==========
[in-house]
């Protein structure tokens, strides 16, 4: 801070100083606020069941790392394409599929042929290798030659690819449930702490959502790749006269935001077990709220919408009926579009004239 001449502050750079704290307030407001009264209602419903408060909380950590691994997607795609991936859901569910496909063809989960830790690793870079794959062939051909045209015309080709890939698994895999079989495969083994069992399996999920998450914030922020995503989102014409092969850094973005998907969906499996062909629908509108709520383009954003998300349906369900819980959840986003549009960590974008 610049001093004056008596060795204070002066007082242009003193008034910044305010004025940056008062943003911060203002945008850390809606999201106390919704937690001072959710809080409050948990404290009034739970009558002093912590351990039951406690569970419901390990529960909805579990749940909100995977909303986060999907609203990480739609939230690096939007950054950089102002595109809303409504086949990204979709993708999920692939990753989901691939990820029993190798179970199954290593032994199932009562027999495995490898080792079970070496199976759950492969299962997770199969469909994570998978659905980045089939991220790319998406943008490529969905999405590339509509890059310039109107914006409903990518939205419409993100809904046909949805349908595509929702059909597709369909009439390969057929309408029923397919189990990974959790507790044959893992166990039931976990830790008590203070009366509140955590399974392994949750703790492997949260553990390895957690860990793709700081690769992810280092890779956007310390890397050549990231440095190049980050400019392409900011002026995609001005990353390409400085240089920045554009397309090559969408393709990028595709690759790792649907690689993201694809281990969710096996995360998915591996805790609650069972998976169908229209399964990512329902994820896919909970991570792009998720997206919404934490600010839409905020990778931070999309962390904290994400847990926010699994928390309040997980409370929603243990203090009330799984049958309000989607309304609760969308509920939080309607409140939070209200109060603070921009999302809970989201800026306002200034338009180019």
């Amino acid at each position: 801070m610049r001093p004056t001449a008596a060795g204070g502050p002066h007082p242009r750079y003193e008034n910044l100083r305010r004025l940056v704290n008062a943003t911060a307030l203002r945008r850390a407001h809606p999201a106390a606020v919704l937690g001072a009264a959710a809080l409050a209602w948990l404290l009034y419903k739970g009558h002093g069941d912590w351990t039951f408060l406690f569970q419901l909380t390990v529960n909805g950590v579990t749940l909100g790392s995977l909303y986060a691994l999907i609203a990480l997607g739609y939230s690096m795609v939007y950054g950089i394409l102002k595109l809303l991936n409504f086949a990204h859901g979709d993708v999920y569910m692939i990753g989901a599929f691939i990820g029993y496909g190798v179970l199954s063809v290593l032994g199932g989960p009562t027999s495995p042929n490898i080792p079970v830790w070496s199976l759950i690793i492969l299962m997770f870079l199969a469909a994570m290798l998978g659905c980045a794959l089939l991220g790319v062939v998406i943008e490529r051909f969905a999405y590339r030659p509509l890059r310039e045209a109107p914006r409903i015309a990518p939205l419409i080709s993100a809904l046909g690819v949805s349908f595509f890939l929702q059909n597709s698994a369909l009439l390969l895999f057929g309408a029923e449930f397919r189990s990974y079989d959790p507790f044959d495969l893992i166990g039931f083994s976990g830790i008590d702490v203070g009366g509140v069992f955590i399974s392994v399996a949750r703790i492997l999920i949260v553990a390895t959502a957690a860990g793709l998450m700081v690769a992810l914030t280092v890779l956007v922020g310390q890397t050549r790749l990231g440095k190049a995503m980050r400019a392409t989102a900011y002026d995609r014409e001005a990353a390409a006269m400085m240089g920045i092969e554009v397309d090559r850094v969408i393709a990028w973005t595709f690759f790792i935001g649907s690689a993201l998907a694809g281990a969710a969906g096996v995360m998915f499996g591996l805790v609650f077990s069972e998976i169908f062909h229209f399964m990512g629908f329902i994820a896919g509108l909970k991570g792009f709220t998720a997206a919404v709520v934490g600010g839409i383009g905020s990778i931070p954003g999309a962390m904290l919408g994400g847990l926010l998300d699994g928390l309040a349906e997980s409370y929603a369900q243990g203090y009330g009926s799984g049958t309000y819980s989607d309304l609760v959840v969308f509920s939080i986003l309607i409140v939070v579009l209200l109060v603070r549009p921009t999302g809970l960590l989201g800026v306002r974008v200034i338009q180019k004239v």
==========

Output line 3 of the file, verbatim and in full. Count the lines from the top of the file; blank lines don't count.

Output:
């Amino acid at each position: 801070m610049r001093p004056t001449a008596a060795g204070g502050p002066h007082p242009r750079y003193e008034n910044l100083r305010r004025l940056v704290n008062a943003t911060a307030l203002r945008r850390a407001h809606p999201a106390a606020v919704l937690g001072a009264a959710a809080l409050a209602w948990l404290l009034y419903k739970g009558h002093g069941d912590w351990t039951f408060l406690f569970q419901l909380t390990v529960n909805g950590v579990t749940l909100g790392s995977l909303y986060a691994l999907i609203a990480l997607g739609y939230s690096m795609v939007y950054g950089i394409l102002k595109l809303l991936n409504f086949a990204h859901g979709d993708v999920y569910m692939i990753g989901a599929f691939i990820g029993y496909g190798v179970l199954s063809v290593l032994g199932g989960p009562t027999s495995p042929n490898i080792p079970v830790w070496s199976l759950i690793i492969l299962m997770f870079l199969a469909a994570m290798l998978g659905c980045a794959l089939l991220g790319v062939v998406i943008e490529r051909f969905a999405y590339r030659p509509l890059r310039e045209a109107p914006r409903i015309a990518p939205l419409i080709s993100a809904l046909g690819v949805s349908f595509f890939l929702q059909n597709s698994a369909l009439l390969l895999f057929g309408a029923e449930f397919r189990s990974y079989d959790p507790f044959d495969l893992i166990g039931f083994s976990g830790i008590d702490v203070g009366g509140v069992f955590i399974s392994v399996a949750r703790i492997l999920i949260v553990a390895t959502a957690a860990g793709l998450m700081v690769a992810l914030t280092v890779l956007v922020g310390q890397t050549r790749l990231g440095k190049a995503m980050r400019a392409t989102a900011y002026d995609r014409e001005a990353a390409a006269m400085m240089g920045i092969e554009v397309d090559r850094v969408i393709a990028w973005t595709f690759f790792i935001g649907s690689a993201l998907a694809g281990a969710a969906g096996v995360m998915f499996g591996l805790v609650f077990s069972e998976i169908f062909h229209f399964m990512g629908f329902i994820a896919g509108l909970k991570g792009f709220t998720a997206a919404v709520v934490g600010g839409i383009g905020s990778i931070p954003g999309a962390m904290l919408g994400g847990l926010l998300d699994g928390l309040a349906e997980s409370y929603a369900q243990g203090y009330g009926s799984g049958t309000y819980s989607d309304l609760v959840v969308f509920s939080i986003l309607i409140v939070v579009l209200l109060v603070r549009p921009t999302g809970l960590l989201g800026v306002r974008v200034i338009q180019k004239v």